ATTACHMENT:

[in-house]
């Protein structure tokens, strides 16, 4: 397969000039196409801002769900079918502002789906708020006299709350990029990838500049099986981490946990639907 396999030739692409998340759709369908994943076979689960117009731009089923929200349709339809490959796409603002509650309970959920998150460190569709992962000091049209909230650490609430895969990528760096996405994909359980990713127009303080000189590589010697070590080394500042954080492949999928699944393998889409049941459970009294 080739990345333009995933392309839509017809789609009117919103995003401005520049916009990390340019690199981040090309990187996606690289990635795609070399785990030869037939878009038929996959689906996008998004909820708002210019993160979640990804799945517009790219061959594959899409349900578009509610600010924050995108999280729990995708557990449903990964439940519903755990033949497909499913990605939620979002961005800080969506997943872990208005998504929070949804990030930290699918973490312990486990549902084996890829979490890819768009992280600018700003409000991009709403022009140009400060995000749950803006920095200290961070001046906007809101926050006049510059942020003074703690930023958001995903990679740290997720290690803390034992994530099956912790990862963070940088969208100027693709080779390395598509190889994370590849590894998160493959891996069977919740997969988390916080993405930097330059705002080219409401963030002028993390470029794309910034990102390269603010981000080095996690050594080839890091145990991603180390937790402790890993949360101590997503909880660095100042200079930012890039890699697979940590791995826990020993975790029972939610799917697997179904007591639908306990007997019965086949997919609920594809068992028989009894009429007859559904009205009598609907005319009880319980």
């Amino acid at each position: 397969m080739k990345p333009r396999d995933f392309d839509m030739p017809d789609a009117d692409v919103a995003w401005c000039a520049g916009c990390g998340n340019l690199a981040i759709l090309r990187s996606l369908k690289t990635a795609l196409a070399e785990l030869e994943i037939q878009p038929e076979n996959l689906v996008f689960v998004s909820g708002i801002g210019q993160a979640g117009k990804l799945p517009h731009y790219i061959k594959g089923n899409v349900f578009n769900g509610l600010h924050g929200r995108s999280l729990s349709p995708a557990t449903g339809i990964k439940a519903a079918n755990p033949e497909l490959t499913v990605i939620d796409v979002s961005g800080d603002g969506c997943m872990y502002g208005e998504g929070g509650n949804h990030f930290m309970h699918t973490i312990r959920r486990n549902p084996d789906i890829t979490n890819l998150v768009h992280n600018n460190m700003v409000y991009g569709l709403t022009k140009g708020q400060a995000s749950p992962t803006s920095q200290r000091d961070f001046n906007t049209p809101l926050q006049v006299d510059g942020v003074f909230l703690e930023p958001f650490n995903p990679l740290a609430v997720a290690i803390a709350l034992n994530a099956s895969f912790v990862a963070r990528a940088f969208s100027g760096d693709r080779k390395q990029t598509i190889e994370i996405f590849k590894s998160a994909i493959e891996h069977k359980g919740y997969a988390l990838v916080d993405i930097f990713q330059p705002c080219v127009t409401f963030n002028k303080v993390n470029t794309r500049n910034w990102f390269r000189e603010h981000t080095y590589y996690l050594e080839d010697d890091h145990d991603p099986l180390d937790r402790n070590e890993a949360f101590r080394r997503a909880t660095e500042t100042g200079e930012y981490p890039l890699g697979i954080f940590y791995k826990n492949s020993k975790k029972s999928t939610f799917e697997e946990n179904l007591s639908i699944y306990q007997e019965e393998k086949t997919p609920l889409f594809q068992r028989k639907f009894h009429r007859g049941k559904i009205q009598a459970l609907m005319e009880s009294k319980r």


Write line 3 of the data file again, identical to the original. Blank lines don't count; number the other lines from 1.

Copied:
């Amino acid at each position: 397969m080739k990345p333009r396999d995933f392309d839509m030739p017809d789609a009117d692409v919103a995003w401005c000039a520049g916009c990390g998340n340019l690199a981040i759709l090309r990187s996606l369908k690289t990635a795609l196409a070399e785990l030869e994943i037939q878009p038929e076979n996959l689906v996008f689960v998004s909820g708002i801002g210019q993160a979640g117009k990804l799945p517009h731009y790219i061959k594959g089923n899409v349900f578009n769900g509610l600010h924050g929200r995108s999280l729990s349709p995708a557990t449903g339809i990964k439940a519903a079918n755990p033949e497909l490959t499913v990605i939620d796409v979002s961005g800080d603002g969506c997943m872990y502002g208005e998504g929070g509650n949804h990030f930290m309970h699918t973490i312990r959920r486990n549902p084996d789906i890829t979490n890819l998150v768009h992280n600018n460190m700003v409000y991009g569709l709403t022009k140009g708020q400060a995000s749950p992962t803006s920095q200290r000091d961070f001046n906007t049209p809101l926050q006049v006299d510059g942020v003074f909230l703690e930023p958001f650490n995903p990679l740290a609430v997720a290690i803390a709350l034992n994530a099956s895969f912790v990862a963070r990528a940088f969208s100027g760096d693709r080779k390395q990029t598509i190889e994370i996405f590849k590894s998160a994909i493959e891996h069977k359980g919740y997969a988390l990838v916080d993405i930097f990713q330059p705002c080219v127009t409401f963030n002028k303080v993390n470029t794309r500049n910034w990102f390269r000189e603010h981000t080095y590589y996690l050594e080839d010697d890091h145990d991603p099986l180390d937790r402790n070590e890993a949360f101590r080394r997503a909880t660095e500042t100042g200079e930012y981490p890039l890699g697979i954080f940590y791995k826990n492949s020993k975790k029972s999928t939610f799917e697997e946990n179904l007591s639908i699944y306990q007997e019965e393998k086949t997919p609920l889409f594809q068992r028989k639907f009894h009429r007859g049941k559904i009205q009598a459970l609907m005319e009880s009294k319980r």